Sideshow talks to Stockholm director Marie-Louise Masreliez about her piece What About Charlotte, made with three artists confronting the motives of their present and the facts of their past.
Pulled from the wall he is stuck to with silvery duct tape, a strip torn from over his mouth, Jonathan Priest begins What About Charlotte with a dreadful and compulsive joke about a Holocaust survivor who wins the lottery and is afterward driven to build a giant, golden Hitler statue. When the punchline comes the audience aren't sure, and Jonathan starts to explain that what appeals to him about this joke, this awful racist joke, is its structure, its essence – the way it pulls you in with the image of the towering Hitler, his hair and moustache cut from black onyx, his lips sculpted in red gold, his eyes taken by two fist-size sapphires – and, then, as well, the possible story that runs underneath the main current: what it might mean to build an idol to 'something that nearly destroyed you, but didn't, and made you stronger'.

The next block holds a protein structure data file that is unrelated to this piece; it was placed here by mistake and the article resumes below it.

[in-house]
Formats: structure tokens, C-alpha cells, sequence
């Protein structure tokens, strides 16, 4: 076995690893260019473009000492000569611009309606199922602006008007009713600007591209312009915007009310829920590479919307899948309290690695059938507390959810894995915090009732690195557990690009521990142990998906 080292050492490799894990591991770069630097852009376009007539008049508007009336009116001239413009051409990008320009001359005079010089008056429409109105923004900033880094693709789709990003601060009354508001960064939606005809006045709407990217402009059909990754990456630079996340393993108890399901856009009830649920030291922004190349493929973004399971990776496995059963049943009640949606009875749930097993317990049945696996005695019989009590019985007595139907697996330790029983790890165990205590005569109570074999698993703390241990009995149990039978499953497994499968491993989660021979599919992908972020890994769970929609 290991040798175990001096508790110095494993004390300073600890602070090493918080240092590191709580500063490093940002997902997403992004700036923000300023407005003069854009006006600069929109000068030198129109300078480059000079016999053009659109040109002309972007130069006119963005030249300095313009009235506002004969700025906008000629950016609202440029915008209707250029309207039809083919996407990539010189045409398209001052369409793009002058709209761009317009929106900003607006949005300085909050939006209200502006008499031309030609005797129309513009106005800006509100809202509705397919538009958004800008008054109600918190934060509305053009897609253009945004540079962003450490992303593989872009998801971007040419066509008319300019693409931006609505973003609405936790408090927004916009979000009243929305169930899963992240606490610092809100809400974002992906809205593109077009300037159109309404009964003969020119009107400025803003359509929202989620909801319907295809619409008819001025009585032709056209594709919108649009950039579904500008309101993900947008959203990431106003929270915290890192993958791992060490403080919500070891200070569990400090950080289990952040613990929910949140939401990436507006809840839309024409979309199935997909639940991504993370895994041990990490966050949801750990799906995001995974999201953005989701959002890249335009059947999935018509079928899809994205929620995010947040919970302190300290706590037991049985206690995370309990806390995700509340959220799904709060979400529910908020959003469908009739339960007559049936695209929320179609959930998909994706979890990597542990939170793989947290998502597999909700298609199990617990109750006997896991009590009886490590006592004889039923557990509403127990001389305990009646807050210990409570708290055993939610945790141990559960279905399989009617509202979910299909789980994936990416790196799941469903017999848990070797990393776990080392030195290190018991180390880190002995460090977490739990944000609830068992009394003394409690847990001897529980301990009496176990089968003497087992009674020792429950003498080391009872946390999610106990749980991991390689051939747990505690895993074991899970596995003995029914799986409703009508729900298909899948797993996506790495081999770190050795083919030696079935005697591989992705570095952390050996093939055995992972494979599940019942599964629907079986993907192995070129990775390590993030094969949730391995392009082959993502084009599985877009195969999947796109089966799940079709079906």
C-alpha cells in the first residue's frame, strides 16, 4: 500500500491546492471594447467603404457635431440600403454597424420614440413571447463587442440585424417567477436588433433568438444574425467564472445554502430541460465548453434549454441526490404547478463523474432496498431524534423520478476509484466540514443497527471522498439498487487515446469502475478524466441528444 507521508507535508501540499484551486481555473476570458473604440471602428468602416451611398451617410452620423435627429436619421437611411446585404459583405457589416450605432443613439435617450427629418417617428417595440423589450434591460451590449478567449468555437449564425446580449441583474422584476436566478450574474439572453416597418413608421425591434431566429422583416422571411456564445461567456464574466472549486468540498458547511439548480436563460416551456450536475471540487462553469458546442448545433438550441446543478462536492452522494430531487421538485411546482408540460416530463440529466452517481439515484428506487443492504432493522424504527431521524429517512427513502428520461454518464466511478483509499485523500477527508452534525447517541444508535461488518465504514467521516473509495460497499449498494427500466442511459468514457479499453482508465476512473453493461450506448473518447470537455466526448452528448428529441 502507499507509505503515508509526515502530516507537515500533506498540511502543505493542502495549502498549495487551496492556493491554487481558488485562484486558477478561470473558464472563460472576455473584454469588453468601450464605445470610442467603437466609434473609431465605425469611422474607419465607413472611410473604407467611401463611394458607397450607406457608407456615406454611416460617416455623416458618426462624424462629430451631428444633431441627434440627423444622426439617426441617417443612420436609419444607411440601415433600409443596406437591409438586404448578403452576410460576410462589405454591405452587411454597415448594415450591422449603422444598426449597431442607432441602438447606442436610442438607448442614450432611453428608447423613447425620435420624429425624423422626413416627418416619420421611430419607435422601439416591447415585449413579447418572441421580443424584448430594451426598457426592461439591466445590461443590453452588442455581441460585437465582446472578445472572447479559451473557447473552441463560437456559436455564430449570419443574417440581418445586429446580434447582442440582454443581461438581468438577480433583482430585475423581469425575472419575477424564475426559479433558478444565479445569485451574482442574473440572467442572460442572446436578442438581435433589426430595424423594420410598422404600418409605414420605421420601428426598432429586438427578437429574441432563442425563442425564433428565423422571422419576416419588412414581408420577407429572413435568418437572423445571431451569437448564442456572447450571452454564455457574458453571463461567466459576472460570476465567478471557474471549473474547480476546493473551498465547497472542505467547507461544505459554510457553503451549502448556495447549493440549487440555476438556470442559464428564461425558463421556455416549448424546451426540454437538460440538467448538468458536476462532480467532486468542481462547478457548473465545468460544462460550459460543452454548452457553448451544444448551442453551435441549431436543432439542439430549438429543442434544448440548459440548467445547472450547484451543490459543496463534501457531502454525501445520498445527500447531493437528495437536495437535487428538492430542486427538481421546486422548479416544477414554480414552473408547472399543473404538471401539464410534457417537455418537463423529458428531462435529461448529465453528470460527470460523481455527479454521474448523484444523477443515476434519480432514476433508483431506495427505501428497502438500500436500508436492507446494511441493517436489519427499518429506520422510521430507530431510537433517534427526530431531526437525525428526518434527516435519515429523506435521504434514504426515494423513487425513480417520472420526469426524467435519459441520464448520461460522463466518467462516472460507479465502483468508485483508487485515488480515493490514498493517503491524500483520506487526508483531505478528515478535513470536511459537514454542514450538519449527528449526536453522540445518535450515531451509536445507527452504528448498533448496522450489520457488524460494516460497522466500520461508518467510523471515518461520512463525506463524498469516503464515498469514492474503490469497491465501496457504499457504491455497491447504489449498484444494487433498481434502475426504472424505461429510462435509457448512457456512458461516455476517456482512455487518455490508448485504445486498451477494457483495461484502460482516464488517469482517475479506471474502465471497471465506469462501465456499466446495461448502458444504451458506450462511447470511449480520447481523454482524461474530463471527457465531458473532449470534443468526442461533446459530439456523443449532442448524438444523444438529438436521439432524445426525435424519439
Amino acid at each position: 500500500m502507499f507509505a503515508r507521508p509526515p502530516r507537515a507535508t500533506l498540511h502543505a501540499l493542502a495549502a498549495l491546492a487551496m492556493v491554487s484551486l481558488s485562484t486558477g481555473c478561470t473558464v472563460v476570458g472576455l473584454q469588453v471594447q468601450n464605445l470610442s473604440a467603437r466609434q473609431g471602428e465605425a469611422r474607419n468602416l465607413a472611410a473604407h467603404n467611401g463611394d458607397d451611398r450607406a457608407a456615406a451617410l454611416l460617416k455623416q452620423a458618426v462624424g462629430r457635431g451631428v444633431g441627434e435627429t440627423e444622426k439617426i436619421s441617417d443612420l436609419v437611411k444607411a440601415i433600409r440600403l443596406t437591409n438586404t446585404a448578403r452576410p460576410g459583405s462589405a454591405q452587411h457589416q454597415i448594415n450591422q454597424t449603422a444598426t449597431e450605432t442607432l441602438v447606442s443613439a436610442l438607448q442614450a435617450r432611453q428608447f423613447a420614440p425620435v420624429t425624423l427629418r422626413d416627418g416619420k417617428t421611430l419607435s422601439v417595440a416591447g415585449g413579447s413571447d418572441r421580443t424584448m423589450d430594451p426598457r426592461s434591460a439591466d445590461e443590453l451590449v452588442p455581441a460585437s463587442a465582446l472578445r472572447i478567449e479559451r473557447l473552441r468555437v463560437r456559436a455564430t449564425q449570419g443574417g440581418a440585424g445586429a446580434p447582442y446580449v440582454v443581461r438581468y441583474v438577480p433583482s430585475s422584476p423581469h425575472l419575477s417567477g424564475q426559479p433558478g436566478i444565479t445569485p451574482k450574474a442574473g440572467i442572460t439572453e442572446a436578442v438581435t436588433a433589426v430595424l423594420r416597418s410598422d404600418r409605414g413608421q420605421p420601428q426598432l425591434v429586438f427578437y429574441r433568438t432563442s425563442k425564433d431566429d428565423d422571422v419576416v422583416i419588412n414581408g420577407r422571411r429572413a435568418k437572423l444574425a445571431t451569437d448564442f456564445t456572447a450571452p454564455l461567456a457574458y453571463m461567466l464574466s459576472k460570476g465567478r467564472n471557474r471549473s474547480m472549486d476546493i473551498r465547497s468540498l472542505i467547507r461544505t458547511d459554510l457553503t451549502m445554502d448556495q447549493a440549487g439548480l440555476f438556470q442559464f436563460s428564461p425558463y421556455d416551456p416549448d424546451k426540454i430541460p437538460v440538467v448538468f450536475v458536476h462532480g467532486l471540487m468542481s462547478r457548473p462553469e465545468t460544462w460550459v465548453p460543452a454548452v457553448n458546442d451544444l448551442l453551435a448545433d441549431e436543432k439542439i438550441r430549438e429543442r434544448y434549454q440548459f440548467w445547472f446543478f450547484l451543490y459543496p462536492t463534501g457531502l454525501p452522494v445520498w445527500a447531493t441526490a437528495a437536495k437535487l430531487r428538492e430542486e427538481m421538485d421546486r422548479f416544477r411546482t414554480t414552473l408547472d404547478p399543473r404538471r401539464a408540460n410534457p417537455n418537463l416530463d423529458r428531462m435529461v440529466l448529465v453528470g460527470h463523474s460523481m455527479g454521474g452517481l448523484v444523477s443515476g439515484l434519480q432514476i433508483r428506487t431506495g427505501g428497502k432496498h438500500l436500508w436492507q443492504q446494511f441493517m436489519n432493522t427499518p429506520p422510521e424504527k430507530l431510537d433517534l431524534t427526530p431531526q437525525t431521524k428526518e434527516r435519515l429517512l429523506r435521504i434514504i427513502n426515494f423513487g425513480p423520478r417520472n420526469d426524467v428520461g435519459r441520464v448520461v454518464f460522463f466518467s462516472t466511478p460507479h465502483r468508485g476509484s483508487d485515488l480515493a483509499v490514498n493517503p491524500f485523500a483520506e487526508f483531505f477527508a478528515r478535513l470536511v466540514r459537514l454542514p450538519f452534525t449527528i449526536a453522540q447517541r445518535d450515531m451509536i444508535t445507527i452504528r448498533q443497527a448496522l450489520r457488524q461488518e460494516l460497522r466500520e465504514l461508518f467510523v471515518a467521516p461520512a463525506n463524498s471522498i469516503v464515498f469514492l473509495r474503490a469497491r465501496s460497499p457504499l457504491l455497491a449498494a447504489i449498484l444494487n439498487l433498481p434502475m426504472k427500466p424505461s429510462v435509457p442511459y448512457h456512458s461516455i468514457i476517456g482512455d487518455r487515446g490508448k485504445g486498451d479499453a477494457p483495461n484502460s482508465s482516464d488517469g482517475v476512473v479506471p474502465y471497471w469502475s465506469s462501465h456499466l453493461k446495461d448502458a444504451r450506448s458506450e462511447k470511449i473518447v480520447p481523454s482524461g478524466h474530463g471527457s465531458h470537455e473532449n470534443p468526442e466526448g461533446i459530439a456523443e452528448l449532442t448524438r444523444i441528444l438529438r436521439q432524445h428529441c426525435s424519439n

What About Charlotte is a piece that has grown out of the personal stories of its three artists (Anja Duchko-Zuber, Jonathan Priest and Björn Olsson), stories that, as audience, you are not privy to the details of, but which you can sense have some measure of pain. The performers move as though on unpredictable, elliptical orbits, which at times cross or synchronise – they're in the same place, and traversing the same terrain, but from different directions and in different ways. You witness... something; a sort of ceremony of passage where something from the past, long ignored, perhaps unwelcome, is taken into the light.
What About Charlotte's director is Marie-Louise Masreliez, a Stockholm-based artist who was distracted from a rather more conventional university education and career (in pedagogics) when she fell into circus. After training and performing in Sweden she ended up at Carampa in Spain, spent a year there, then came back to Sweden and partnered with another aerialist to perform cradle. The duo were accepted into what is now the DOCH school, but, as Marie-Louise told me when we met up for an interview, her education was soon interrupted: 'After two years my back was injured – I got this fractured disc – but I was still interested in the stage and how to perform circus in different ways, and I thought the field hadn't been fully explored yet. I was really inspired as well by dance and movement, and it was then I decided to try to do the rest of the course as a director, to switch focus.' The school agreed, and Marie-Louise swapped technical work for classes with the choreographers, taking students from the course and artists from outside the school to make her first piece as a director and her final piece of the course, Psyccess.